GOAL SETTING FOR ARTISTS

How To Overcome Procrastination And Remove Creative Blocks

Overcome Procrastination And Remove Creative Blocks With Tiny Creative Goals.

How To Get Out Of Your Own Way

Creative time can be hard to find. Life gets in the way.

As an artist, I want to answer 2 questions: "How to get better faster?" and "How to get out of my own way?".

Life getting in the way equates to procrastination. Procrastination is nothing more than our willingness to postpone our work. As an artist, it's easy to deny ourselves the creative time we need.

Schedule Creative Time

One way to find time to create is to schedule it. Add it to your calendar.

Add creative hours to your calendar. Decide ahead of time when these sessions will occur and treat them like mandatory meetings.

What if you feel like you need 6 hours but you can only spare 1 hour? Break your overall goal down into the smallest possible steps. Do the smallest possible step that will move you in the right direction.

Tiny Creative Goals

Break the art-making or painting process into tiny creative goals. If starting a new oil painting, the steps might look something like this:

  1. Order a painting panel
  2. Apply one coat of gesso
  3. Sand the painting panel
  4. Photograph a new model or set up a still life
  5. Plan the composition
  6. Make the first mark
  7. Begin the underpainting
  8. Finish the underpainting
  9. Begin the first layer
  10. Finish the first layer
  11. Begin the next paint layer
  12. Start putting in details
  13. Turn the form on one specific section
  14. Refine another specific section
  15. Paint the edges of the canvas or panel

If starting a new watercolor painting, the steps might look something like this:

  1. Order watercolor paper
  2. Stretch the watercolor paper
  3. Make the first mark
  4. Finish sketching out the composition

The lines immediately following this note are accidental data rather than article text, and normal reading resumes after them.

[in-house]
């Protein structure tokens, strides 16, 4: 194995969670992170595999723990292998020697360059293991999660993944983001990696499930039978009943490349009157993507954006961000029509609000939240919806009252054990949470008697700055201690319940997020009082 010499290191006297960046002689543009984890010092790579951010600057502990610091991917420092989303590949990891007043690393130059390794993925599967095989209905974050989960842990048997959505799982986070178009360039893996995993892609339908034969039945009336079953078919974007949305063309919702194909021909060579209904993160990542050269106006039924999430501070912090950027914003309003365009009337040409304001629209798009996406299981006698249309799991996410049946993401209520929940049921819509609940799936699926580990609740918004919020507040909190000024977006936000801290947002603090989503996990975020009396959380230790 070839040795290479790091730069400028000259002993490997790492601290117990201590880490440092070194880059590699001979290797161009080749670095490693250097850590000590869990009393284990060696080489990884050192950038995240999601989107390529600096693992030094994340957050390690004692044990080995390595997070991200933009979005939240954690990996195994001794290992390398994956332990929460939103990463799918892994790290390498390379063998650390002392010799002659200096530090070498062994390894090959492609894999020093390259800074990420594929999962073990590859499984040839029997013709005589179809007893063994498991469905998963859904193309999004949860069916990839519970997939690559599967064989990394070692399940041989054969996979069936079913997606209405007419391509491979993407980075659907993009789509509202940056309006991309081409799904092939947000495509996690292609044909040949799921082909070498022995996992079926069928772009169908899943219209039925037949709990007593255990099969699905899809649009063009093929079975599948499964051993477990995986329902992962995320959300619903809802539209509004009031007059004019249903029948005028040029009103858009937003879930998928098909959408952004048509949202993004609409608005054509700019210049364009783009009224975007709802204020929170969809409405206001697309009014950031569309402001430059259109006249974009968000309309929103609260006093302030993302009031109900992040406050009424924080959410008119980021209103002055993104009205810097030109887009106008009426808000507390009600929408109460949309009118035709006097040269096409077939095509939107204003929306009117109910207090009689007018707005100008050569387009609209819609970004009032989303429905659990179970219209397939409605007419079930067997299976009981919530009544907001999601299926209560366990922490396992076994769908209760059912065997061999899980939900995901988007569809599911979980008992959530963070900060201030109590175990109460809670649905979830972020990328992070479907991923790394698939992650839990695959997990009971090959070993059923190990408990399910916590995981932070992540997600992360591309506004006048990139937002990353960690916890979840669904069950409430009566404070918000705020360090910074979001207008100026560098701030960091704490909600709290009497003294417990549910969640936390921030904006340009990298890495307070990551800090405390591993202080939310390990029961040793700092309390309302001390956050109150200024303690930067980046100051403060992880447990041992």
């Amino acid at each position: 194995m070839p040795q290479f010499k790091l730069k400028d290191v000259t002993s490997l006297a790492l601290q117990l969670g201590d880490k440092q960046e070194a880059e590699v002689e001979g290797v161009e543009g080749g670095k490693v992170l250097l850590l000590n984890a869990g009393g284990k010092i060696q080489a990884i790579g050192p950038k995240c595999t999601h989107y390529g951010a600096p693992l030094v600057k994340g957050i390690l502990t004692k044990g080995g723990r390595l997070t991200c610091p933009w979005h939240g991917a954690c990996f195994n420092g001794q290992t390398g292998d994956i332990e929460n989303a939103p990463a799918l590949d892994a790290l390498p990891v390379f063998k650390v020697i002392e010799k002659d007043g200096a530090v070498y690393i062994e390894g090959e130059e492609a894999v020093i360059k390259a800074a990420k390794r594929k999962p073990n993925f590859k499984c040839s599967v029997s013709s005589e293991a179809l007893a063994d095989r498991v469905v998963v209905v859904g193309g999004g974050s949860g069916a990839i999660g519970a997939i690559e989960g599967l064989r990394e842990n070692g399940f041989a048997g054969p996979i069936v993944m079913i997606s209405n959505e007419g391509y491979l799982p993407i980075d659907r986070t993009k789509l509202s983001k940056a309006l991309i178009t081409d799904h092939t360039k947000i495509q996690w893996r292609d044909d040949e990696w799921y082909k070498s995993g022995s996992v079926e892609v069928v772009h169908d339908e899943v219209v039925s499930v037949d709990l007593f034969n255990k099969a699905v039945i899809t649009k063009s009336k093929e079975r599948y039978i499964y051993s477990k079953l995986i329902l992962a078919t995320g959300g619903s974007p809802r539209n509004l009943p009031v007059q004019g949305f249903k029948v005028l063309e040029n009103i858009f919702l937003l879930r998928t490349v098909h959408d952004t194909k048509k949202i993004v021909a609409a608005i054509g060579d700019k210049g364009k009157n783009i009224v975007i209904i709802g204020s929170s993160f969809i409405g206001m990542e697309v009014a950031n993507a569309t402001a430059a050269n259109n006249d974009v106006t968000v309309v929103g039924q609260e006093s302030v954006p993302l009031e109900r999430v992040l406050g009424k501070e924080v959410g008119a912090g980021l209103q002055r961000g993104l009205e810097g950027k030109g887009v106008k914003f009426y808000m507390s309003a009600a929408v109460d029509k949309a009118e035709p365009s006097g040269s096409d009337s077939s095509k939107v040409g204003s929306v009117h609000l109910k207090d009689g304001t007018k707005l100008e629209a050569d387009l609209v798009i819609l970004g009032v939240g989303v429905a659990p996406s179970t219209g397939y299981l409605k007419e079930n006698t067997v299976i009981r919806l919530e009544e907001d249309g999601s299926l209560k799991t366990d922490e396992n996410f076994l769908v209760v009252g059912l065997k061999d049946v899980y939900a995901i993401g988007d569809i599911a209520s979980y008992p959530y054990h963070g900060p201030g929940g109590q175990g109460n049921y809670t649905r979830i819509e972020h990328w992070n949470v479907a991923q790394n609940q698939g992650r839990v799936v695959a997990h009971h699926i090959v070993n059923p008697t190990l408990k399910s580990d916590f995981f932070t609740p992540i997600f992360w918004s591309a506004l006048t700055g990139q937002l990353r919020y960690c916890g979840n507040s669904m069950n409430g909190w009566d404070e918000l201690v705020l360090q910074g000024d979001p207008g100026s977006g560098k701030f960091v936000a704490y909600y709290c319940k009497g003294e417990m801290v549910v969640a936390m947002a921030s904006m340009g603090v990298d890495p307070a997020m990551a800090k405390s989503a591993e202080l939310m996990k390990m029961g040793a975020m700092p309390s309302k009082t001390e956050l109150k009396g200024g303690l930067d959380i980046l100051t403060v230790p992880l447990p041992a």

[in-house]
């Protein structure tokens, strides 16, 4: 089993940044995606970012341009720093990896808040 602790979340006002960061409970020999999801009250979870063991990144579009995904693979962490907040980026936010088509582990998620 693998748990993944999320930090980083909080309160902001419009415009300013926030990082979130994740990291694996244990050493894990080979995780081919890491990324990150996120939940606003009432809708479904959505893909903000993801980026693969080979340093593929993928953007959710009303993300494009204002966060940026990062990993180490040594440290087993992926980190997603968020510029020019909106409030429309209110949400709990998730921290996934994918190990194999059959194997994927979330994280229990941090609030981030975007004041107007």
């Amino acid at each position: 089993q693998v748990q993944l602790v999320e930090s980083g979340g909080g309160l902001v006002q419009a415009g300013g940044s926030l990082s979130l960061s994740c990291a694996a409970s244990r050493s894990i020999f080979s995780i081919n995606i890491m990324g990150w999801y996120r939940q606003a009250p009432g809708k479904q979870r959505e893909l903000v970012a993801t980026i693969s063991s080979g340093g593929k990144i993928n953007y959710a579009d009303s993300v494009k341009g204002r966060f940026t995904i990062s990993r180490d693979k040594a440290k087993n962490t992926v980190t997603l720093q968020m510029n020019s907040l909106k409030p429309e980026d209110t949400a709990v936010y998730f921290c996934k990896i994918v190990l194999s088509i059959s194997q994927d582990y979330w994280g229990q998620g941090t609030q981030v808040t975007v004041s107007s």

5. Put paint colors onto the palette
  6. Make the first brushstroke
  7. Apply a watercolor wash over a specific area
  8. Finish the first paint layer
  9. Start the second layer
  10. Refine a specific area
  11. Add the first details

Painting can be a time-consuming task. You may have to really work to find small objectives. Look for creative ways to set goals that can be accomplished in shorter spans of time.

Break the overall painting task down into the smallest possible steps. Aim to complete just one step.

If you complete the smallest step, consider that a win for the day. These creative brief goals add up.

Often we can accomplish more with small steps over time than we can in one large block because large blocks of time may be few and far between. It's easier to find small blocks of time. Small steps allow you to come back to the project with fresh enthusiasm and energy. Small steps reduce overwhelm.

What Causes Overwhelm?

Procrastination can be caused by overwhelm.

We can be overwhelmed by life, overwhelmed by work, overwhelmed by housework, or more. Overwhelm and burnout can get in your way, and prevent you from doing your best work.

When a project seems too big or it's going to take too much time, it becomes overwhelming.

Analyze your painting process. If you can spot the areas that are causing overwhelm, you can work to reduce it.

What Are Some Creative Goals To Get Over Overwhelm?

  • Paint Smaller
  • Consider Alla Prima
  • Switch Art Supplies Or Materials

Consider Painting Smaller